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Out of CSS failure will come a ready-made market

How important is it that commissioning support services are set up along commercial lines? According to NHS Commissioning Board plans exclusively obtained by HSJ, it appears to be very important indeed. 

One of the documents declares: “This is about building new businesses, not new organisational forms”. The word “businesses” is underlined.

This is a stiff test for many emergent CSSs – mostly staffed by former primary care trust staff who had no desire to work in a commercial organisation. The unforgiving nature of the assessment process contrasts sharply with the “developmental journey” approach to authorising commissioning groups.

Failure for CSSs in some regions seems certain, creating a ready-made market for those passing muster.

Plunging into a fully competitive market – if that happens – seems hasty given some CCGs would prefer to source support services from NHS organisations, and the uncertainty still surrounding the reforms.

It must also be asked whether a support services market would be set up in this way unless the main objective was to minimise redundancy costs.

Readers' comments (15)

  • Pse could you explain how redundancy costs are minimised as a result of CSS failure...?

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  • Because people are taken down the performance route, i.e. dismissed on grounds of capability. Rose Gibb judgement means Boards are more cautious with compromise agreements. Nasty but not entirely unlikely.......

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  • Am I right in assuming that you suggest redundancy costs would be minimised by a proportion of PCT staff transferring to a CSS which subsequently fails, folds, and takes their redundancy entitlements (and perhaps pensions) down with it?

    That's been my fear, ever since I saw the report of the King's Fund simulation exercise of a post-Bill NHS, which I think is almost a year old now.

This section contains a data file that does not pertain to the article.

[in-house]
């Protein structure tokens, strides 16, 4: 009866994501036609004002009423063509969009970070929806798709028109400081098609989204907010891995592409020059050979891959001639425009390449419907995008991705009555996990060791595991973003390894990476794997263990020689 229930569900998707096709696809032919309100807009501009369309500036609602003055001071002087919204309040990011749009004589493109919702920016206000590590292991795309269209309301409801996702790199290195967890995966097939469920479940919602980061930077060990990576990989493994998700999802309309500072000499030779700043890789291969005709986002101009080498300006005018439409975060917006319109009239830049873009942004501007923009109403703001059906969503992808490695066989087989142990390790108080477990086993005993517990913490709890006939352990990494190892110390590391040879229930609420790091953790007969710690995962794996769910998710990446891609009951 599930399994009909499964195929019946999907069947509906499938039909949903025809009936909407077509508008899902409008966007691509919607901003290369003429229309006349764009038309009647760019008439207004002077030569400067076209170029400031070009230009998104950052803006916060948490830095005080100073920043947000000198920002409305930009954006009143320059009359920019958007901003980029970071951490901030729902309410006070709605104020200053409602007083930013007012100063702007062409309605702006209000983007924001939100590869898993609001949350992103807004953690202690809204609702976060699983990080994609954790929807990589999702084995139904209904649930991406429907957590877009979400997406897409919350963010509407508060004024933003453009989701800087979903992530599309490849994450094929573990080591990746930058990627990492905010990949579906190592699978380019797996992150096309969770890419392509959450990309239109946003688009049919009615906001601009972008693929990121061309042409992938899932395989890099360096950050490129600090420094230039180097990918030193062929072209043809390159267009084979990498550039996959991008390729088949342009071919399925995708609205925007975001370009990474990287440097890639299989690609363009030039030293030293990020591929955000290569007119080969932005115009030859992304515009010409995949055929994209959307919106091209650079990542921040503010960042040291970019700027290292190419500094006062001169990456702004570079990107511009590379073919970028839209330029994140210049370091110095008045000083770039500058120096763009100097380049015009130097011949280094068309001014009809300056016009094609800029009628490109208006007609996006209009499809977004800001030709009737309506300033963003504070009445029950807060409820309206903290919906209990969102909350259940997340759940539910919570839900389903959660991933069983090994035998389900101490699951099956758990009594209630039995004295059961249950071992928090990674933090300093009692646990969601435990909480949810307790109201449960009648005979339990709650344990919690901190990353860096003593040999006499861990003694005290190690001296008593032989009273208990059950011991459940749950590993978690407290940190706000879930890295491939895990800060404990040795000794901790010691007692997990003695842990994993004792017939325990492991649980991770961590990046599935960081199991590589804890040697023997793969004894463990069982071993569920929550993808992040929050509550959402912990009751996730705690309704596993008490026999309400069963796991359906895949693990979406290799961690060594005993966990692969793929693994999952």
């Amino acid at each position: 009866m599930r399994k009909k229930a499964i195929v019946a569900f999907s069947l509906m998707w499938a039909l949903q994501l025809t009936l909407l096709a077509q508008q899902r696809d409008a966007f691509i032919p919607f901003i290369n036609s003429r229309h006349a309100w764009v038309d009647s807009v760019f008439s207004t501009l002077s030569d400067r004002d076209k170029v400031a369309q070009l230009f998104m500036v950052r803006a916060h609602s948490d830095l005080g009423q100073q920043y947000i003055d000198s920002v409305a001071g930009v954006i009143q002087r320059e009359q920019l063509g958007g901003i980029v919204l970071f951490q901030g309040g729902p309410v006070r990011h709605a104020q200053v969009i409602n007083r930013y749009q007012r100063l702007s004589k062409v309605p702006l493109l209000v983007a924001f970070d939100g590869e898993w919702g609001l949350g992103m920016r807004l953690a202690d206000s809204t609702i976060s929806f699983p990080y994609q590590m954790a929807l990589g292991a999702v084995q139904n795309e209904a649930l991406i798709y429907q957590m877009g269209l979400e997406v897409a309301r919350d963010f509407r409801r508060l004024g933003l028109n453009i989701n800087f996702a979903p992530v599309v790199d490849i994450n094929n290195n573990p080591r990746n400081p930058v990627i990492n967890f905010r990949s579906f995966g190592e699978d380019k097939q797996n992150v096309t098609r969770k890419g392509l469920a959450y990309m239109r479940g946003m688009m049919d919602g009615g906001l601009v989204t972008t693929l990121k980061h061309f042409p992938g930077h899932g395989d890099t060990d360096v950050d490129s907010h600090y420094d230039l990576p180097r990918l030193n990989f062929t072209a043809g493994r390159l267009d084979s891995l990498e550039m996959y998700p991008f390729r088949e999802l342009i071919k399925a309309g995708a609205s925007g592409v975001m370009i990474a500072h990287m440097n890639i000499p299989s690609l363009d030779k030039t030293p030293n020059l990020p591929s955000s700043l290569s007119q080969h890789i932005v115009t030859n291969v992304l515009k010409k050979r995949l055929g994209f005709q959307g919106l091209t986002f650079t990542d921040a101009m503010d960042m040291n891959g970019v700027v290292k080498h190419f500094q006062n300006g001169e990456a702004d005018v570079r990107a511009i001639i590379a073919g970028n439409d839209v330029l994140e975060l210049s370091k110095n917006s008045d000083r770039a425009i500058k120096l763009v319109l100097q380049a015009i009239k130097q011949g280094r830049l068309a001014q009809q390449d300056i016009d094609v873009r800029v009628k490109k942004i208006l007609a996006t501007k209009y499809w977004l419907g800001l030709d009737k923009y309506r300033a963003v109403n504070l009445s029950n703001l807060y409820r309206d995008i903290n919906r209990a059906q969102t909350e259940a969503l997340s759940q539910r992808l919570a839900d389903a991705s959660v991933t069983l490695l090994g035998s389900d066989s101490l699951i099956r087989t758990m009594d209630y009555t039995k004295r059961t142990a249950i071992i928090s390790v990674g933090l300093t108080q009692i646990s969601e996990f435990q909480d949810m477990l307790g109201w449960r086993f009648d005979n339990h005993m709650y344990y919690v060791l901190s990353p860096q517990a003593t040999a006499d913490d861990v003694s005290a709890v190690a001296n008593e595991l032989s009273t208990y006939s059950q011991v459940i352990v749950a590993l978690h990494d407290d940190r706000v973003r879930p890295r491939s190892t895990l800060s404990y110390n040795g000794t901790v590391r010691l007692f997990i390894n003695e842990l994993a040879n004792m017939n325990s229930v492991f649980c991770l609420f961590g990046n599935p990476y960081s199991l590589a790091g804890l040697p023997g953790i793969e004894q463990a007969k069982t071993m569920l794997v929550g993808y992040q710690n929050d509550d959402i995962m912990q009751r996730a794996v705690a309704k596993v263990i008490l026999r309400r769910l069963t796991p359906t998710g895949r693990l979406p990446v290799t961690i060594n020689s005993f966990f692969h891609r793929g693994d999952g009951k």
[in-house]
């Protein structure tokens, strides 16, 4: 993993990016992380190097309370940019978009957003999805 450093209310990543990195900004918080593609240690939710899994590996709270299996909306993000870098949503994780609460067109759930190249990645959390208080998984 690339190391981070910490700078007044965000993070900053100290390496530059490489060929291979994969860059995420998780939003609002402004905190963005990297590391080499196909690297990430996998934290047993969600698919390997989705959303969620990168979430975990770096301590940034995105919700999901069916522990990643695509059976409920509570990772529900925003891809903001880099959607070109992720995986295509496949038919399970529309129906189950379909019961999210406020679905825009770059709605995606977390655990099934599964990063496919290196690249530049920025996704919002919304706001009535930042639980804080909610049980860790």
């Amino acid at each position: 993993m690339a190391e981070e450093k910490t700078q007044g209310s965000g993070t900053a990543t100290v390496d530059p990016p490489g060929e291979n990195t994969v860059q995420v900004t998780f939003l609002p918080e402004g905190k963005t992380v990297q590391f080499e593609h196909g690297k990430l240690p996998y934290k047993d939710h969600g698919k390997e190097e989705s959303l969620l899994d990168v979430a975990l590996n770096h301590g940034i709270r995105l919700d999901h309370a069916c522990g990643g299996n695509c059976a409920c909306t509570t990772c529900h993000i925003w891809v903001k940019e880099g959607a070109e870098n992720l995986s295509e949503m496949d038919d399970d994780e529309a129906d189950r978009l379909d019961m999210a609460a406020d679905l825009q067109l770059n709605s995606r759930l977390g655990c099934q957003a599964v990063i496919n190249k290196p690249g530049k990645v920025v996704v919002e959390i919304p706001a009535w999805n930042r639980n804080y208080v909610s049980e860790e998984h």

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  • But staff will be on NHSCB contracts for at least the first couple of years of CSS as they won't become non-NHS organisations until 2015 (?16) so redundancy entitlements will still apply. I can't see how taking people down the performance route answers the question either as individuals could be performing perfectly well but CSS still fails. It would be v helpful if HSJ Editor could be a little less cryptic in making a statement which, if true, has such potentially signficant implications for many of his readers - Mr Mcllelan could you provide a little clarity regarding your point here please?

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  • Hello Cassander, previous poster here. Yes, that's exactly what I think. I know it's cynical, but it seems to be what's happening with so many other things (people who transfer across to services run by e.g. Serco) - although I know there're proposals out re preservation of superannuation and other T&Cs, but there's nothing substantive in law to protect them. Given the hysteria over privatisation, I think it'd be a brave company and/ or Minister who subs out CSSs but then it could all be part of the manager bashing drive....... And may even be a political tactic to suggest "we're giving GPs support from X to make sure they succeed".... Perhaps being so prescriptive about management costs is also a driver (which begs the question what firm will eye commissioning and think "profit" rather than "headache"). Barbara Hakin and others have been quiet on the subject of FESC2 but perhaps this could be back on the agenda again?!